MySQL Group By

Many people are caught out by MySQL’s implementation of GROUP BY. By default MySQL does not require that you GROUP BY all non-aggregated columns. For example the following is an illegal query in SQL Server (as well as rather nonsensical);

SELECT *
FROM INFORMATION_SCHEMA.TABLES 
GROUP BY TABLE_SCHEMA;

This will generate the following error;

Msg 8120, Level 16, State 1, Line 1
Column 'INFORMATION_SCHEMA.TABLES.TABLE_CATALOG' is invalid in the select list because it is not contained in either an aggregate function or the GROUP BY clause.

While in MySQL this query would return a resultset. I believe this was implemented for performance reasons as it would clearly be more efficient grouping on one column than multiple ones. Obviously you introduce a degree of uncertainty as to what will be presented in your final resultset. That may be tolerable for some use cases but if you want the more standard functionality here’s what you have to do;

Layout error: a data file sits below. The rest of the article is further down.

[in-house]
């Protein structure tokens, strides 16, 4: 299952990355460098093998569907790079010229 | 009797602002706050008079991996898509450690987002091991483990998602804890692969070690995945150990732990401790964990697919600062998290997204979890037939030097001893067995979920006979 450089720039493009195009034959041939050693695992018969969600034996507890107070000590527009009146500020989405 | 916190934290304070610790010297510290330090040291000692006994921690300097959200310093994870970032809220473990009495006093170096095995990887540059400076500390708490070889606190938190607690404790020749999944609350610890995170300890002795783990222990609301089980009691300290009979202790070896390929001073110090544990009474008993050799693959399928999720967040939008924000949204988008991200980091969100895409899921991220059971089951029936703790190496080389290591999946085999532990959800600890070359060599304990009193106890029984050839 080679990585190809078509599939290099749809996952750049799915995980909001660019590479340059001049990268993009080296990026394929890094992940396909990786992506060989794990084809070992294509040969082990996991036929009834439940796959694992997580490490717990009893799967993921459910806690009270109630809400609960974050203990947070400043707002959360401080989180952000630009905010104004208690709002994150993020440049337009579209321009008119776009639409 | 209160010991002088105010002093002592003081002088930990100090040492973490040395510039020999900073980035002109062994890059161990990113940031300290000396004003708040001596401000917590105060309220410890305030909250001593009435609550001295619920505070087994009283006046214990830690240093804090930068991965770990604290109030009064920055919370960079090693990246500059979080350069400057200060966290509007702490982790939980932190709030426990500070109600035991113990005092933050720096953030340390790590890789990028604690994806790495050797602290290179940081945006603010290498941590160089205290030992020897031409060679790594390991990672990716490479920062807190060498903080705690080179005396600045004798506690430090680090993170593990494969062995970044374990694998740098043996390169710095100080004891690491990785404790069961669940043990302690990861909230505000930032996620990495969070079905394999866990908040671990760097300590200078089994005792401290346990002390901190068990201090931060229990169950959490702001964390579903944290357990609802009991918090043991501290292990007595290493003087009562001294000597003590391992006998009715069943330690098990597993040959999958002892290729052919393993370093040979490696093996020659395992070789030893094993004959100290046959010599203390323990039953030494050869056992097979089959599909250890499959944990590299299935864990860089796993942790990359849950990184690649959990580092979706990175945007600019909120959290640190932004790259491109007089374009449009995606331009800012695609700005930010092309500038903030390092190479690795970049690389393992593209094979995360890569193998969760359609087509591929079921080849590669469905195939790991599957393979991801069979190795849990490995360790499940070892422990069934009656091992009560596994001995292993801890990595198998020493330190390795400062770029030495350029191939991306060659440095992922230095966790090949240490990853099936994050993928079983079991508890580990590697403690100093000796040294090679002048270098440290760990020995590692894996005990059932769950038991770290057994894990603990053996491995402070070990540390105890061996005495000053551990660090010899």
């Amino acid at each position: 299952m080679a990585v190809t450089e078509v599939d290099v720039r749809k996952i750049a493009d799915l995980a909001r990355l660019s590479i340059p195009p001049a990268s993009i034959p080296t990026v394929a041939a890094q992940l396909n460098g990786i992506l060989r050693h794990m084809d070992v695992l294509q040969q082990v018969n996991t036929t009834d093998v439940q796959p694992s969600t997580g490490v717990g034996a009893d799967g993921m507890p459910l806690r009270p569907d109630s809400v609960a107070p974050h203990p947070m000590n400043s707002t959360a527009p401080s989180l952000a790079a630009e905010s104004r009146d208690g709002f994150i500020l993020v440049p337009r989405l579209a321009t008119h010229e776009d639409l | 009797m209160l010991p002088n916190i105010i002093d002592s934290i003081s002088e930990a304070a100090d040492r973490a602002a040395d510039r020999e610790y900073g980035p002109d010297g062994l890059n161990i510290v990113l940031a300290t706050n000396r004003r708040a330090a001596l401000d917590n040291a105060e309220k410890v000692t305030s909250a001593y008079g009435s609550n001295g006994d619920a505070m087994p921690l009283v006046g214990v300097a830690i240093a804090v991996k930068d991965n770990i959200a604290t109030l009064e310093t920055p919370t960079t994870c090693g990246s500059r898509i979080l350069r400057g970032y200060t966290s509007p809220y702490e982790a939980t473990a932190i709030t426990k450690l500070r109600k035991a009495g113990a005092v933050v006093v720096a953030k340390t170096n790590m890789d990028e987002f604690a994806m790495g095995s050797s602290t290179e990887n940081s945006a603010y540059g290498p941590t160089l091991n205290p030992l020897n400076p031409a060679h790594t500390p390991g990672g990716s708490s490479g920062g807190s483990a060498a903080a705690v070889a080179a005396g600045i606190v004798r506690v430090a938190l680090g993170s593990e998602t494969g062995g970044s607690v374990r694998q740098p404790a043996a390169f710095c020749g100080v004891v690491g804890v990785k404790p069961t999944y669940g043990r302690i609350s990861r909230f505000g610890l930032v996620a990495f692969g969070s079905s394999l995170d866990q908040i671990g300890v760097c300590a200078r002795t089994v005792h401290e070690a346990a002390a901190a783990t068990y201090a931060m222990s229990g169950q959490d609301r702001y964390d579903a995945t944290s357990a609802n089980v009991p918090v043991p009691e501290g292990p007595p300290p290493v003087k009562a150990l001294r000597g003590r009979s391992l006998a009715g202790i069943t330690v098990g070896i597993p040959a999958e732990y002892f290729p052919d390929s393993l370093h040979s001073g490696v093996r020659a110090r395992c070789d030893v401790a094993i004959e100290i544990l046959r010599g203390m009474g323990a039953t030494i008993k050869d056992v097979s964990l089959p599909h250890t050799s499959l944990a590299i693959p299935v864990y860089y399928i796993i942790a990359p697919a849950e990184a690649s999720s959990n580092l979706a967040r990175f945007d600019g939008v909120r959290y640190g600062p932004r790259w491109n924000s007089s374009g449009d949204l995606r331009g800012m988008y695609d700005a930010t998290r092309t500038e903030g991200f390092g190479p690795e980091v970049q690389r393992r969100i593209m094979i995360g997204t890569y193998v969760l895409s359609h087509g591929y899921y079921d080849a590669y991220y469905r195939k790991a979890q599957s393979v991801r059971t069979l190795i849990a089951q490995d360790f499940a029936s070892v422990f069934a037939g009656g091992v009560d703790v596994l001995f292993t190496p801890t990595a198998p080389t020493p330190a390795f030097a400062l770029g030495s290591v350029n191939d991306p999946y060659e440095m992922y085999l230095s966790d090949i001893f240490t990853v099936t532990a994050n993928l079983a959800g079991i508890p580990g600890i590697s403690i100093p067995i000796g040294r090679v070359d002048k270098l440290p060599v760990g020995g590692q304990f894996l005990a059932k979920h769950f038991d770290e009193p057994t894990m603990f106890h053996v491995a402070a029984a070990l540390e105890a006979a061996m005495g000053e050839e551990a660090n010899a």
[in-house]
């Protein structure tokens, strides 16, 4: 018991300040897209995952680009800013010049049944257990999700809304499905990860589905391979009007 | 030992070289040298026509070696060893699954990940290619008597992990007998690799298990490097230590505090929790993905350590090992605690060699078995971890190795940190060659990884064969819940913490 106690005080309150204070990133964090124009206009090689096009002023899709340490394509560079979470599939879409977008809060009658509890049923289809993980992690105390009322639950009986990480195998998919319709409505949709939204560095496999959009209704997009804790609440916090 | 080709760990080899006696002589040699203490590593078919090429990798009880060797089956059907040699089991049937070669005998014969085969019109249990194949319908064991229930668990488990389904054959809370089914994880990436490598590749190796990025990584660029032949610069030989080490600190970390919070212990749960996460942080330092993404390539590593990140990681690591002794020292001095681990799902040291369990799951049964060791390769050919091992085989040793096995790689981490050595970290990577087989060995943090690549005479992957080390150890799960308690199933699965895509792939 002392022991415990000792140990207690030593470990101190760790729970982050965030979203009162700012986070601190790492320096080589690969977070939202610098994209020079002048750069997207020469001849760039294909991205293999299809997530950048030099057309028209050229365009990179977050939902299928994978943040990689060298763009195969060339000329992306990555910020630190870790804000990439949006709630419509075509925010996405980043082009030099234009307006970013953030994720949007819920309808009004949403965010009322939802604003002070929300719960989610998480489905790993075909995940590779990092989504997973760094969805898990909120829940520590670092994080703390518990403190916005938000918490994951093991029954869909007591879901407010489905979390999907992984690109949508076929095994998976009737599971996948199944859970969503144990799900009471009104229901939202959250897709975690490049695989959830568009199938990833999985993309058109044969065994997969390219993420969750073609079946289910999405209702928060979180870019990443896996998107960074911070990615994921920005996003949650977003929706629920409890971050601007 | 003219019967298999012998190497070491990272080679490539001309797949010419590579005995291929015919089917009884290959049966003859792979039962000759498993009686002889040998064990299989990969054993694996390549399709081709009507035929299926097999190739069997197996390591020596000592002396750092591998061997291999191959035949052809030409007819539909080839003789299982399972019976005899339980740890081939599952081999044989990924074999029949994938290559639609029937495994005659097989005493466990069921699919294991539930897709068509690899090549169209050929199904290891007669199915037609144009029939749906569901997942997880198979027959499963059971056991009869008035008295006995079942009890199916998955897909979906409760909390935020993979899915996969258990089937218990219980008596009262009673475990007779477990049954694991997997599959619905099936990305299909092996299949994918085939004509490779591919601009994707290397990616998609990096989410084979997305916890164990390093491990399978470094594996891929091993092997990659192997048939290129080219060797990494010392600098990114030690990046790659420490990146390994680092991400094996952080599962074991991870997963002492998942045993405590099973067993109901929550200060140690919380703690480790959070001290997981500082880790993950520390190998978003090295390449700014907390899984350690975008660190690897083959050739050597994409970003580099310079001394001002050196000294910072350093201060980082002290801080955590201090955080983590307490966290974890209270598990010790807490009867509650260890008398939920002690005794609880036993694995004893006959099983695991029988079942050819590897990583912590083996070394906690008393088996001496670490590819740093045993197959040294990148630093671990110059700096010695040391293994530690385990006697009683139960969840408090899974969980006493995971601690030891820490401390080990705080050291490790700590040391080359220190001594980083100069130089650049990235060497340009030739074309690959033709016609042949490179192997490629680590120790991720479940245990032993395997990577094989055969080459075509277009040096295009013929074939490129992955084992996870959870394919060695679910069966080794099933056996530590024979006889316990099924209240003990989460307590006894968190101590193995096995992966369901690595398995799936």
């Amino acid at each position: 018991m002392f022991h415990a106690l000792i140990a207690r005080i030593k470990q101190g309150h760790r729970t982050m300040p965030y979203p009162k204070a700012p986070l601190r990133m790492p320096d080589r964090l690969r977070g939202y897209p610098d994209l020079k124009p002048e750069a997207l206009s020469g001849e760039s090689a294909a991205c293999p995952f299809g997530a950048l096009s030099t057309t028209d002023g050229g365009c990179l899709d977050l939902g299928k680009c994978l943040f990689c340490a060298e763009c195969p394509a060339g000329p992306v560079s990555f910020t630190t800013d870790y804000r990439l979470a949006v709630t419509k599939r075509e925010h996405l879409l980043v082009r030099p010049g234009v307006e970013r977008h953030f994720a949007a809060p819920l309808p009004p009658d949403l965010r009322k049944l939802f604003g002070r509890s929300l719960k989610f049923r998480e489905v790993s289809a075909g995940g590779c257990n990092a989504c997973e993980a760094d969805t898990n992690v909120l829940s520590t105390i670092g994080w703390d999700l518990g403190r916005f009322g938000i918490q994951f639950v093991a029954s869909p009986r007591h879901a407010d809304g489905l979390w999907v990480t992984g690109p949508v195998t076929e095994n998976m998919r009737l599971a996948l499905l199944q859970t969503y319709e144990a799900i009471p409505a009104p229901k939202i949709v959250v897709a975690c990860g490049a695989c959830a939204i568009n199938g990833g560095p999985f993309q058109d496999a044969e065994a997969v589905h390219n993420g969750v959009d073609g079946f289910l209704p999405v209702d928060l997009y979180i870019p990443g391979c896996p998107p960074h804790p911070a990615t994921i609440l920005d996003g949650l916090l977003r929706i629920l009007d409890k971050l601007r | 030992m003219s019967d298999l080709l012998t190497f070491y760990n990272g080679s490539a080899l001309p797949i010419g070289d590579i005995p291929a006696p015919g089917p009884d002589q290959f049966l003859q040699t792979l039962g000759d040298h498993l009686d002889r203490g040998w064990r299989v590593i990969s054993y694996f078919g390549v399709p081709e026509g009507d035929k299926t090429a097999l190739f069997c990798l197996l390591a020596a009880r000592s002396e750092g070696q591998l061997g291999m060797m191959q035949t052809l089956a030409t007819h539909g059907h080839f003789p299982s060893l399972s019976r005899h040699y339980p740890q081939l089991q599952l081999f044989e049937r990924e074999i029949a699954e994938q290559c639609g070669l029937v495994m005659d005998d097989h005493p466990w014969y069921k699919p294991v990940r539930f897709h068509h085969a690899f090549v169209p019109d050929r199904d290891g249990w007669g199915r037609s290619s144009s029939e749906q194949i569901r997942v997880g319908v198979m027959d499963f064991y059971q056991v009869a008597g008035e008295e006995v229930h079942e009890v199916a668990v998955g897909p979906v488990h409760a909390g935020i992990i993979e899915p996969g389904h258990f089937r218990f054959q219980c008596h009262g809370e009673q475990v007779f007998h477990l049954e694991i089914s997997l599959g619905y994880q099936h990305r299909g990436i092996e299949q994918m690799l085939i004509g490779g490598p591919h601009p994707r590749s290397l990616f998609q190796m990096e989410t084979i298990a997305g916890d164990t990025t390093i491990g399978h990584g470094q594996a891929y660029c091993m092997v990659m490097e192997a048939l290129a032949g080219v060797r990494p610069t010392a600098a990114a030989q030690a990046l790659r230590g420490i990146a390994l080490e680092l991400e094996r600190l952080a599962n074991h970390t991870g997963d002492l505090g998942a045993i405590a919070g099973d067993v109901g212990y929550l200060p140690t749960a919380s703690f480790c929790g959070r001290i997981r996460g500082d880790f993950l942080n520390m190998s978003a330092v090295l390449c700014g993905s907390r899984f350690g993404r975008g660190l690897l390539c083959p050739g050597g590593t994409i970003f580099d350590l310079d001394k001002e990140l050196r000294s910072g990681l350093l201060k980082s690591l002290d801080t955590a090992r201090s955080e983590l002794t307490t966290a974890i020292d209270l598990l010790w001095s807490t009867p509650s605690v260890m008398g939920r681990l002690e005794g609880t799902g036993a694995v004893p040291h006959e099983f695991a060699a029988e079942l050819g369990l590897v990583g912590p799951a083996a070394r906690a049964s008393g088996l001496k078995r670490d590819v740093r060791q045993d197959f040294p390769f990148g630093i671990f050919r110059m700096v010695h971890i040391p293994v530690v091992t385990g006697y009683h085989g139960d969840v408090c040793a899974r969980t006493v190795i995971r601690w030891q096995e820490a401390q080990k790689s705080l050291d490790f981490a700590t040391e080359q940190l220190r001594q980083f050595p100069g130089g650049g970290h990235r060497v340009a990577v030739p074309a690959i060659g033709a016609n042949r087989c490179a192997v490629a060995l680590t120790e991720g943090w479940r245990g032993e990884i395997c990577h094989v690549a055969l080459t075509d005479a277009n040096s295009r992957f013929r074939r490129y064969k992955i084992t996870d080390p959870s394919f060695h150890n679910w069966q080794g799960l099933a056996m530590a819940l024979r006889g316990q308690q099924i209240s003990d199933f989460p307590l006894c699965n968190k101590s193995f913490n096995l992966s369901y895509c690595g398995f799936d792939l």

First check your sql_mode with the following;

SHOW VARIABLES LIKE '%sql_mode%';

This will return the value for your server which you’ll want to take a note of in case you want to revert changes. To change the default behaviour we need to add ONLY_FULL_GROUP_BY to the sql_mode;

SET sql_mode := CONCAT(@@sql_mode,',ONLY_FULL_GROUP_BY');

Run this query again;

SELECT *
FROM INFORMATION_SCHEMA.TABLES 
GROUP BY TABLE_SCHEMA;

and we will get the following error;

Query : SELECT * FROM INFORMATION_SCHEMA.TABLES  GROUP BY TABLE_SCHEMA
Error Code : 1055
'TABLES.TABLE_CATALOG' isn't in GROUP BY

This will require MySQL queries to use the standard GROUP BY implementation. This would be a breaking change for some queries so be very careful in production systems. Of course, to make this change permanent you’ll need to add it to your my.cnf.


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